Many of us rely on a variety of visual cues while purchasing a home. We might look at property maps to study their layouts, view pictures of the appliances in the kitchen or laundry room, or take in the lush green hues of the accompanying backyard. However, taking in such a wide plethora of visual cues can be downright impossible or extremely challenging for the visually impaired. For a blind person, who, like other buyers, has to do things like decipher a property's layout, understand the features in the kitchen, or even decipher its square footage from a jargon-heavy text description, obtaining even basic information from a normal listing can be an onerous task.
This is a problem with wide-ranging implications. In the United States, approximately 93 million adults are at high risk for vision loss. This means that millions of people cannot easily engage with property listings, making it more difficult for them to find their dream home. The joy of house-hunting turns into a cumbersome and complex puzzle, with pieces hidden behind layers of inaccessible visual data.
To address this pressing need, Lundy Inc. has charted a mission: to produce the most comprehensive property search engine available by voice. Working with Multiple Listing Services (MLSs)—centralized databases where real estate professionals list and access property descriptions and values—Lundy Inc. is redefining home-buying accessibility with Alexa.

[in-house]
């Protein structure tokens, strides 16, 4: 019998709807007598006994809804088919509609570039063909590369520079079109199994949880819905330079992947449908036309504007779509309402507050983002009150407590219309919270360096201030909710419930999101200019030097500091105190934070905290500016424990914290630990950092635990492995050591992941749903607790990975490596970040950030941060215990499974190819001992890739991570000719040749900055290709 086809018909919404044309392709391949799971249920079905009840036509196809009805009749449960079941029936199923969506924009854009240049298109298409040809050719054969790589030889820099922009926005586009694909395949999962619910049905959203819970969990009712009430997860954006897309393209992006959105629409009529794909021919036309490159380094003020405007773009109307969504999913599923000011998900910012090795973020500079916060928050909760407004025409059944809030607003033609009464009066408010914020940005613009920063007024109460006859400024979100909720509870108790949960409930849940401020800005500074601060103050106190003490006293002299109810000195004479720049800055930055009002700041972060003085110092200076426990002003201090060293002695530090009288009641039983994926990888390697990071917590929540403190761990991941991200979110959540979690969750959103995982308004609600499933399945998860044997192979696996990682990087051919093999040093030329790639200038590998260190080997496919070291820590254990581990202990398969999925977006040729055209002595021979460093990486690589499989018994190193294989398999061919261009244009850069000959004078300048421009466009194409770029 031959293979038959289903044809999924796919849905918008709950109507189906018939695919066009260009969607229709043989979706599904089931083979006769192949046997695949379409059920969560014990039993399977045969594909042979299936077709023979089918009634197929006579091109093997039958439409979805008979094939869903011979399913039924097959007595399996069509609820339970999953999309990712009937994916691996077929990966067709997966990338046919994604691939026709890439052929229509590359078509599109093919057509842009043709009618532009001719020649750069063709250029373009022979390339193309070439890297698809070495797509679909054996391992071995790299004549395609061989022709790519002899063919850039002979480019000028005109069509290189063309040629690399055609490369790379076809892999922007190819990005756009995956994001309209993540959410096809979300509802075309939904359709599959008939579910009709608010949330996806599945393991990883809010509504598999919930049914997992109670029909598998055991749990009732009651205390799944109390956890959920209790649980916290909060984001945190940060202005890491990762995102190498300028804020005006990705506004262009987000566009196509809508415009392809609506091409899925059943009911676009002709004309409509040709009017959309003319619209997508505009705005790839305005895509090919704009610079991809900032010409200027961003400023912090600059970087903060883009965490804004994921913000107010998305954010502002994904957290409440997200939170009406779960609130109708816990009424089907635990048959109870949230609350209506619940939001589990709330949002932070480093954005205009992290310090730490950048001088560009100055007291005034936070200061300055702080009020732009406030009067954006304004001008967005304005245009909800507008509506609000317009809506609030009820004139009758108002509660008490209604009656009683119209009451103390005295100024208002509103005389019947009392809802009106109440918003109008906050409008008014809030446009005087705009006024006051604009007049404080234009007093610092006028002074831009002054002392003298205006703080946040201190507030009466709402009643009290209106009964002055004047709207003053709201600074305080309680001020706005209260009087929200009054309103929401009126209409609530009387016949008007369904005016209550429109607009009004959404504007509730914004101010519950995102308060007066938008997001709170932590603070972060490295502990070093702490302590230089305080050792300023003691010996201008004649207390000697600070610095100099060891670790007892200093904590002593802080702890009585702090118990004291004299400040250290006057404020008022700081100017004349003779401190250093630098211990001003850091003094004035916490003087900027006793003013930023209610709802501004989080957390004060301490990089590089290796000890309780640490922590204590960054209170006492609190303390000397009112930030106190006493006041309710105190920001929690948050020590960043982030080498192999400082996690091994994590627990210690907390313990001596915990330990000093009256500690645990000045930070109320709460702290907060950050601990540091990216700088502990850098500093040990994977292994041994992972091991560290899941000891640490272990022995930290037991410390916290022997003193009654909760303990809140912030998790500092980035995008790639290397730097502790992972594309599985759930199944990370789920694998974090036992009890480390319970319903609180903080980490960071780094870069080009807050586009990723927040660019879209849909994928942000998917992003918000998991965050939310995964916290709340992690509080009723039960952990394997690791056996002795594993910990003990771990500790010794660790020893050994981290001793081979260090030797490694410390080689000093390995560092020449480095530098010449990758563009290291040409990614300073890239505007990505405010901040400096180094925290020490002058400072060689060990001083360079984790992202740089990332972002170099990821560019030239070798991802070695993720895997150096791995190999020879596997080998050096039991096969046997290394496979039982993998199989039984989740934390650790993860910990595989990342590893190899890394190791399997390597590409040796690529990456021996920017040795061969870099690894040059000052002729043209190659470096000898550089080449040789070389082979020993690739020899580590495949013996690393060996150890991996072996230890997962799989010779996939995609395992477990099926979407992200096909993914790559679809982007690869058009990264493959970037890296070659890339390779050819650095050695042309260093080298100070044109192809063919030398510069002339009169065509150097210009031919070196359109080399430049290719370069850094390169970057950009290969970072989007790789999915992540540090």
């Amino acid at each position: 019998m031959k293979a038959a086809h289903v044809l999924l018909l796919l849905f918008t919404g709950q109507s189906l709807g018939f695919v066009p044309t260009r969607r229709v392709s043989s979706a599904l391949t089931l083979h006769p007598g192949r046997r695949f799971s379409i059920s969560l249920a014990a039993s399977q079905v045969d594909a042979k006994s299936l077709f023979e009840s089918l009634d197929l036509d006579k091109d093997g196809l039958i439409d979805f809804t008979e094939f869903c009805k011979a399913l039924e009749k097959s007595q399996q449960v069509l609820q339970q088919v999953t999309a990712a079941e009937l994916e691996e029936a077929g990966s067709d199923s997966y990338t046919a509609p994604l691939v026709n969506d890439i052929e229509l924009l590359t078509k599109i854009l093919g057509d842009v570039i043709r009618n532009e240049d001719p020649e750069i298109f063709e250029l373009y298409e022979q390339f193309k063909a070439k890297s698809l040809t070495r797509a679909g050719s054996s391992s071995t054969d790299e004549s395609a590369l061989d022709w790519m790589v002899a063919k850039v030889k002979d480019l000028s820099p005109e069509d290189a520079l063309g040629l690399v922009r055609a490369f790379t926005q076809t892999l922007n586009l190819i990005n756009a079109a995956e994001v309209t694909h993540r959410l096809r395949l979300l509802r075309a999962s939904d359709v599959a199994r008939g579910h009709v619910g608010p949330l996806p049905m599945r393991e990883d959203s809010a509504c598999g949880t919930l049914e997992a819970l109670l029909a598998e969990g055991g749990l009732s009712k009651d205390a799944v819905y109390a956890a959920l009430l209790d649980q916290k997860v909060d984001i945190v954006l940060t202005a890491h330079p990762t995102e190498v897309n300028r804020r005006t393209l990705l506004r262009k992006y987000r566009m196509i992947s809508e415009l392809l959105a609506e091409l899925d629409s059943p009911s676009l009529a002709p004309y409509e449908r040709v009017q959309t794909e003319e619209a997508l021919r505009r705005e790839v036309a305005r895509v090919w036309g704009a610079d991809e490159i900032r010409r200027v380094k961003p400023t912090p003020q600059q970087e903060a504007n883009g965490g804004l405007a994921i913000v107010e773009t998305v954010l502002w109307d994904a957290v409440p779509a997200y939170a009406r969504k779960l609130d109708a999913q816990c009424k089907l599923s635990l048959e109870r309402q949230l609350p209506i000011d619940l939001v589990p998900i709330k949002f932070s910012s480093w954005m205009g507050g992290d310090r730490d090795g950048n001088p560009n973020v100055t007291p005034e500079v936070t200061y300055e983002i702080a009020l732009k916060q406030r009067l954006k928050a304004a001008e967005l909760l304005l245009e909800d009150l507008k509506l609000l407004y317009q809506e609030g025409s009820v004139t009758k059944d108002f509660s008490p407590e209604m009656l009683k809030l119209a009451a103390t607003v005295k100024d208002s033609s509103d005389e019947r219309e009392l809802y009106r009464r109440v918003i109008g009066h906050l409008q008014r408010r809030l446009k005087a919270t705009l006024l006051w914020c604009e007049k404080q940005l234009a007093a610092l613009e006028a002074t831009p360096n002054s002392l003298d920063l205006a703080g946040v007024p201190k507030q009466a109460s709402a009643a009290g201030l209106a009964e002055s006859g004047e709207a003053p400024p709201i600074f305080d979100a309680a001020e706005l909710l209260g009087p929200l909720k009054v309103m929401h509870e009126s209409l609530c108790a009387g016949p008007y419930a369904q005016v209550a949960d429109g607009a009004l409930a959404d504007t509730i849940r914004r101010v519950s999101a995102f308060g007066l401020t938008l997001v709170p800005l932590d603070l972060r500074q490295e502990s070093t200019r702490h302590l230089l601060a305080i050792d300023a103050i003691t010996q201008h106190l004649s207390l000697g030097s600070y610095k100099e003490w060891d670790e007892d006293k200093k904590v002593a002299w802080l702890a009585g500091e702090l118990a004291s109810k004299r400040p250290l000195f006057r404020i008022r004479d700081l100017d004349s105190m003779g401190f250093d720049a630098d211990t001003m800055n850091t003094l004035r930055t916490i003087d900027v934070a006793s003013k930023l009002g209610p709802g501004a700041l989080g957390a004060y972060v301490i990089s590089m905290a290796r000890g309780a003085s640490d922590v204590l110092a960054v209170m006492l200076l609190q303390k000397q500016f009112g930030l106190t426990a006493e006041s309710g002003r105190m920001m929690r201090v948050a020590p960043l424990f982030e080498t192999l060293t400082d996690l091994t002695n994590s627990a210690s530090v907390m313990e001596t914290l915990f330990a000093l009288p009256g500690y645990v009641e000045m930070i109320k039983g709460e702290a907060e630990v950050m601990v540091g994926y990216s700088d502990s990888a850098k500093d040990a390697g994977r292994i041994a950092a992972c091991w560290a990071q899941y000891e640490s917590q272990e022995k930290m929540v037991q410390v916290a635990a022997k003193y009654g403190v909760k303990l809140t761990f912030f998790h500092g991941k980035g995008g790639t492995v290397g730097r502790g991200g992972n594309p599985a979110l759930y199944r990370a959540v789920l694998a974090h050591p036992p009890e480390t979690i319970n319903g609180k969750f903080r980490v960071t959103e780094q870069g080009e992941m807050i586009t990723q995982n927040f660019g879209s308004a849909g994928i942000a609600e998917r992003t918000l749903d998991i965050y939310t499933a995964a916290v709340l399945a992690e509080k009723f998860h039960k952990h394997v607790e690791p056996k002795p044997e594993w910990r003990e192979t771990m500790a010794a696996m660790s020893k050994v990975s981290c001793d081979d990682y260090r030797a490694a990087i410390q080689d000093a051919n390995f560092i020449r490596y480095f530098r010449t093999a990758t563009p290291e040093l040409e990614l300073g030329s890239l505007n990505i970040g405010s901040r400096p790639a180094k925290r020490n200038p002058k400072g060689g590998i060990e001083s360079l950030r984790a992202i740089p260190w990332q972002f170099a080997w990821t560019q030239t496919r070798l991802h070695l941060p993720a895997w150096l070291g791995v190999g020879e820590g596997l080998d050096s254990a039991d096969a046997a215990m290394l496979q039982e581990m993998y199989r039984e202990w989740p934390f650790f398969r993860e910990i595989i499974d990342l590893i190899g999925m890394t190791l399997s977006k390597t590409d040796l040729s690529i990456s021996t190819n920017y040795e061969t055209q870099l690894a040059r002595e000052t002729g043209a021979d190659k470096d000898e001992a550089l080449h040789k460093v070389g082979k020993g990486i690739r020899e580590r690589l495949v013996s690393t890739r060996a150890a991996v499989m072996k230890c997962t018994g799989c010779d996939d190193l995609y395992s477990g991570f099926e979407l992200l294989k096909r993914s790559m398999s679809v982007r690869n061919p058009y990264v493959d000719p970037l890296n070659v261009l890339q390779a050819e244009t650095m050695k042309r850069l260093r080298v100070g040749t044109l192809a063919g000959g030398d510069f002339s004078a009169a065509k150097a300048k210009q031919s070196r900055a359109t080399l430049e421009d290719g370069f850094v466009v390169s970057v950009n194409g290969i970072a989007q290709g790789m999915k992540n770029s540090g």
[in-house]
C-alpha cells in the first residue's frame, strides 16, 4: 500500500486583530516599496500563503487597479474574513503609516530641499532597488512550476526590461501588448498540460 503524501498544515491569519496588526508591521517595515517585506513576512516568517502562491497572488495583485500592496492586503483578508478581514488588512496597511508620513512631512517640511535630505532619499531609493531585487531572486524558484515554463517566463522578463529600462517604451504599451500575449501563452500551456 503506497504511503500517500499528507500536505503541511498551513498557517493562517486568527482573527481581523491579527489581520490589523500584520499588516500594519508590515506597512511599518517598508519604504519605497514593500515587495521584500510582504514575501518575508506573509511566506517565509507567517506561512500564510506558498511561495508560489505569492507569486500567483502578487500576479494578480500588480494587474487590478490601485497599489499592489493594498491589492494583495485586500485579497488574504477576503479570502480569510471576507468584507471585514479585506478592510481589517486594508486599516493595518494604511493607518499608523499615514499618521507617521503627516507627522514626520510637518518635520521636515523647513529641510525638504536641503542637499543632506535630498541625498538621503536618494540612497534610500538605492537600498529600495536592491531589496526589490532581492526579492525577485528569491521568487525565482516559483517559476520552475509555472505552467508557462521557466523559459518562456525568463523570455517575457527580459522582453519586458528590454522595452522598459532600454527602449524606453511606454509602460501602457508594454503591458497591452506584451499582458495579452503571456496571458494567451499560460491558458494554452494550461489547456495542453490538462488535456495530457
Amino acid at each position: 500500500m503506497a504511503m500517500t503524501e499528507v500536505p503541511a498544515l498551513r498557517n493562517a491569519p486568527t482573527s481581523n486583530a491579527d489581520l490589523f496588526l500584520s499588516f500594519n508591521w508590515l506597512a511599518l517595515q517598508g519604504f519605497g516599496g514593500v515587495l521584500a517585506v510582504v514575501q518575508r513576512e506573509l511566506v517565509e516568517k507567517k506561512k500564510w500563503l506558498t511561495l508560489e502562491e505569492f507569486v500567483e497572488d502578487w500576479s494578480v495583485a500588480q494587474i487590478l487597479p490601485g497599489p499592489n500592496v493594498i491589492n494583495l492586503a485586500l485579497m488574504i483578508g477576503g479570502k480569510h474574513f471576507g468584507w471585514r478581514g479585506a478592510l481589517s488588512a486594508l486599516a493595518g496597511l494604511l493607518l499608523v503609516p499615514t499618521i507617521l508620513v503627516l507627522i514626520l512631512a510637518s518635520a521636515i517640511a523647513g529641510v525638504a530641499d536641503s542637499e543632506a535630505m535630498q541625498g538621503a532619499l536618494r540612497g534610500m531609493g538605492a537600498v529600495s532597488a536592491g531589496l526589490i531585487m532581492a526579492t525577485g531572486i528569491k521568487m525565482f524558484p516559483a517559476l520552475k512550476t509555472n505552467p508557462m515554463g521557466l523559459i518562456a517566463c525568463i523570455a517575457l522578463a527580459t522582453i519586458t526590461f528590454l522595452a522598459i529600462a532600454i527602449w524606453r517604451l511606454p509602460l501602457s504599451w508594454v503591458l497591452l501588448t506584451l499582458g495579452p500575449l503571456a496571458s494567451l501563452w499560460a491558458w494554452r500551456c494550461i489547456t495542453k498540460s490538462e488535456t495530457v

Using voice technology to facilitate home buying
Lundy Inc. was created by Justin Lundy, an entrepreneur and investor with a background in real estate. While working as a realtor in San Diego, he began to experiment with voice technology to communicate features about different homes.
“We would put details about the home in the MLS, but these were rarely enough,” Lundy says. “We would still get lots of questions from the buyer’s agent. We needed a natural and intuitive way to communicate all of this information to agents, and here’s where Alexa comes in. I realized that we could use Alexa to build an informational hub and help get information to agents.”
Lundy then reached out to Jim Grady (who later became the CTO of Lundy Inc.) and created the company’s first Alexa skill: Neighborhood Info. Using Alexa devices, buyers could visit properties and ask questions such as “Tell me about the schools in this community” or “What material is the flooring?”